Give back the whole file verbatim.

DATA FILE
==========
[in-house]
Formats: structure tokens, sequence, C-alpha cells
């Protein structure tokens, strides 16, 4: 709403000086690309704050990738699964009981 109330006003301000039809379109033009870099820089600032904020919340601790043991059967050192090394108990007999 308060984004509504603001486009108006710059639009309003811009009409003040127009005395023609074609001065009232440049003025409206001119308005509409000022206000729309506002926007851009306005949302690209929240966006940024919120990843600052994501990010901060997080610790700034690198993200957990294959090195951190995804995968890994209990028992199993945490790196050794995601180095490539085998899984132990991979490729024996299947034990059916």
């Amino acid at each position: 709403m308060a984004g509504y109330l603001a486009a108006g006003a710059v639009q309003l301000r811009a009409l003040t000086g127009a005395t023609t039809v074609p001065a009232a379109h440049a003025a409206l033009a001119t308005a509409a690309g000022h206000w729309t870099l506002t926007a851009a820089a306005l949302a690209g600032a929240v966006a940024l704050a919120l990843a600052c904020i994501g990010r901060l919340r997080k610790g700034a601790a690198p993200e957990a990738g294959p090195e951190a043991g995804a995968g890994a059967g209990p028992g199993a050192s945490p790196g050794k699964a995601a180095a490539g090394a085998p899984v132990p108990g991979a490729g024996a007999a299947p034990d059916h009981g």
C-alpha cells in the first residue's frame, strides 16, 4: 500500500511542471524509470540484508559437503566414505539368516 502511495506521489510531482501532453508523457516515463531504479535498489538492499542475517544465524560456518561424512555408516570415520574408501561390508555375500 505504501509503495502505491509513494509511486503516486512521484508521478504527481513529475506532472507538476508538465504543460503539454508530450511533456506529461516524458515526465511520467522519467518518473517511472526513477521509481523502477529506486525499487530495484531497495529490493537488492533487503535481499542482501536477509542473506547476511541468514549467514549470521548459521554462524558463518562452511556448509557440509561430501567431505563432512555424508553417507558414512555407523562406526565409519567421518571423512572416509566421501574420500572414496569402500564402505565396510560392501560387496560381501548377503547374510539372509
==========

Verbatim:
[in-house]
Formats: structure tokens, sequence, C-alpha cells
């Protein structure tokens, strides 16, 4: 709403000086690309704050990738699964009981 109330006003301000039809379109033009870099820089600032904020919340601790043991059967050192090394108990007999 308060984004509504603001486009108006710059639009309003811009009409003040127009005395023609074609001065009232440049003025409206001119308005509409000022206000729309506002926007851009306005949302690209929240966006940024919120990843600052994501990010901060997080610790700034690198993200957990294959090195951190995804995968890994209990028992199993945490790196050794995601180095490539085998899984132990991979490729024996299947034990059916």
């Amino acid at each position: 709403m308060a984004g509504y109330l603001a486009a108006g006003a710059v639009q309003l301000r811009a009409l003040t000086g127009a005395t023609t039809v074609p001065a009232a379109h440049a003025a409206l033009a001119t308005a509409a690309g000022h206000w729309t870099l506002t926007a851009a820089a306005l949302a690209g600032a929240v966006a940024l704050a919120l990843a600052c904020i994501g990010r901060l919340r997080k610790g700034a601790a690198p993200e957990a990738g294959p090195e951190a043991g995804a995968g890994a059967g209990p028992g199993a050192s945490p790196g050794k699964a995601a180095a490539g090394a085998p899984v132990p108990g991979a490729g024996a007999a299947p034990d059916h009981g």
C-alpha cells in the first residue's frame, strides 16, 4: 500500500511542471524509470540484508559437503566414505539368516 502511495506521489510531482501532453508523457516515463531504479535498489538492499542475517544465524560456518561424512555408516570415520574408501561390508555375500 505504501509503495502505491509513494509511486503516486512521484508521478504527481513529475506532472507538476508538465504543460503539454508530450511533456506529461516524458515526465511520467522519467518518473517511472526513477521509481523502477529506486525499487530495484531497495529490493537488492533487503535481499542482501536477509542473506547476511541468514549467514549470521548459521554462524558463518562452511556448509557440509561430501567431505563432512555424508553417507558414512555407523562406526565409519567421518571423512572416509566421501574420500572414496569402500564402505565396510560392501560387496560381501548377503547374510539372509